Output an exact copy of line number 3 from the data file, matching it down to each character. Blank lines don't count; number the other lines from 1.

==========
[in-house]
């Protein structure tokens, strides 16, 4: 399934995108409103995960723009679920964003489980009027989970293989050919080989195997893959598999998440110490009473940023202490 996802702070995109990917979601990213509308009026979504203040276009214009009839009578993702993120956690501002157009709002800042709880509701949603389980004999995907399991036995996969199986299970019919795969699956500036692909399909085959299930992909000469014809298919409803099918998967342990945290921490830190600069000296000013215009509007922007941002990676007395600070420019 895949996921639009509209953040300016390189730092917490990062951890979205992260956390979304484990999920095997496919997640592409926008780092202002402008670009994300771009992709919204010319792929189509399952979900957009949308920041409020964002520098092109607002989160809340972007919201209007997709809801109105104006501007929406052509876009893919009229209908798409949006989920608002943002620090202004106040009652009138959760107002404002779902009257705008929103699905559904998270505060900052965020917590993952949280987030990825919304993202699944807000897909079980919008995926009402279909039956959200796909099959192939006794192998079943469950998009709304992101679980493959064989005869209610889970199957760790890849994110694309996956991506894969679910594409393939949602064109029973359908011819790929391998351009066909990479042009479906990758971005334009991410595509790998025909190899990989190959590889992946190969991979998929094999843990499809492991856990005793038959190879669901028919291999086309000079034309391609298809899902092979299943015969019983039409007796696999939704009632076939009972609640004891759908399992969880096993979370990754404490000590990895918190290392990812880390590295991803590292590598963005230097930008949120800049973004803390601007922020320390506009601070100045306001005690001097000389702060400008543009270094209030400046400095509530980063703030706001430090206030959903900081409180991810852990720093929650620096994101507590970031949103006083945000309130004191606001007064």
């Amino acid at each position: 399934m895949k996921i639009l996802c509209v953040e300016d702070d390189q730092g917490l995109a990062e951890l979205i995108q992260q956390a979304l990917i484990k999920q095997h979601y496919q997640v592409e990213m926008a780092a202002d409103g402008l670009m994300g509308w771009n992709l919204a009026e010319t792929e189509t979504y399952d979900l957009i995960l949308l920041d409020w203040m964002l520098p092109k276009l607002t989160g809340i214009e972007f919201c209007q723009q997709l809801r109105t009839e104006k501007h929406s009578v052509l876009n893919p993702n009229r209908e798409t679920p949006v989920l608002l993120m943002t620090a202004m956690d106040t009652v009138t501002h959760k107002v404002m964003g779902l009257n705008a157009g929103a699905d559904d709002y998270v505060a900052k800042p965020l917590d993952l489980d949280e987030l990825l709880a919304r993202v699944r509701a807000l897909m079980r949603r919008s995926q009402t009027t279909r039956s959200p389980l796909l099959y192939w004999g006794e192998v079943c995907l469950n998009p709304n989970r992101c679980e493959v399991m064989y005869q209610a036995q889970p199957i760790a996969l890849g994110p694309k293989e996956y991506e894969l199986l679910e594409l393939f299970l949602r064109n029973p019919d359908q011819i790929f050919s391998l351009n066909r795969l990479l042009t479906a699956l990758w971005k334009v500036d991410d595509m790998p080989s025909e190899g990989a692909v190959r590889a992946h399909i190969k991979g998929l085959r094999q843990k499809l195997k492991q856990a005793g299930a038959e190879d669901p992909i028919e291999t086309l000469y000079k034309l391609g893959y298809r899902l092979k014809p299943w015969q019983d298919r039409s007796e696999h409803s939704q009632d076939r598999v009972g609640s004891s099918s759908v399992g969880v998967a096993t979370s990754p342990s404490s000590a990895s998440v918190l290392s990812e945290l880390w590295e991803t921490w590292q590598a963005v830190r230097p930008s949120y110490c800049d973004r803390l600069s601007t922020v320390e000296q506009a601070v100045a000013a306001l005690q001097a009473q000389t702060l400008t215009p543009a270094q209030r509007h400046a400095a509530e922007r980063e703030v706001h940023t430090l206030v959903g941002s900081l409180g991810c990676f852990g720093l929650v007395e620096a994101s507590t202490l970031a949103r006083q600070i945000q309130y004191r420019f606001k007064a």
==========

């Amino acid at each position: 399934m895949k996921i639009l996802c509209v953040e300016d702070d390189q730092g917490l995109a990062e951890l979205i995108q992260q956390a979304l990917i484990k999920q095997h979601y496919q997640v592409e990213m926008a780092a202002d409103g402008l670009m994300g509308w771009n992709l919204a009026e010319t792929e189509t979504y399952d979900l957009i995960l949308l920041d409020w203040m964002l520098p092109k276009l607002t989160g809340i214009e972007f919201c209007q723009q997709l809801r109105t009839e104006k501007h929406s009578v052509l876009n893919p993702n009229r209908e798409t679920p949006v989920l608002l993120m943002t620090a202004m956690d106040t009652v009138t501002h959760k107002v404002m964003g779902l009257n705008a157009g929103a699905d559904d709002y998270v505060a900052k800042p965020l917590d993952l489980d949280e987030l990825l709880a919304r993202v699944r509701a807000l897909m079980r949603r919008s995926q009402t009027t279909r039956s959200p389980l796909l099959y192939w004999g006794e192998v079943c995907l469950n998009p709304n989970r992101c679980e493959v399991m064989y005869q209610a036995q889970p199957i760790a996969l890849g994110p694309k293989e996956y991506e894969l199986l679910e594409l393939f299970l949602r064109n029973p019919d359908q011819i790929f050919s391998l351009n066909r795969l990479l042009t479906a699956l990758w971005k334009v500036d991410d595509m790998p080989s025909e190899g990989a692909v190959r590889a992946h399909i190969k991979g998929l085959r094999q843990k499809l195997k492991q856990a005793g299930a038959e190879d669901p992909i028919e291999t086309l000469y000079k034309l391609g893959y298809r899902l092979k014809p299943w015969q019983d298919r039409s007796e696999h409803s939704q009632d076939r598999v009972g609640s004891s099918s759908v399992g969880v998967a096993t979370s990754p342990s404490s000590a990895s998440v918190l290392s990812e945290l880390w590295e991803t921490w590292q590598a963005v830190r230097p930008s949120y110490c800049d973004r803390l600069s601007t922020v320390e000296q506009a601070v100045a000013a306001l005690q001097a009473q000389t702060l400008t215009p543009a270094q209030r509007h400046a400095a509530e922007r980063e703030v706001h940023t430090l206030v959903g941002s900081l409180g991810c990676f852990g720093l929650v007395e620096a994101s507590t202490l970031a949103r006083q600070i945000q309130y004191r420019f606001k007064a």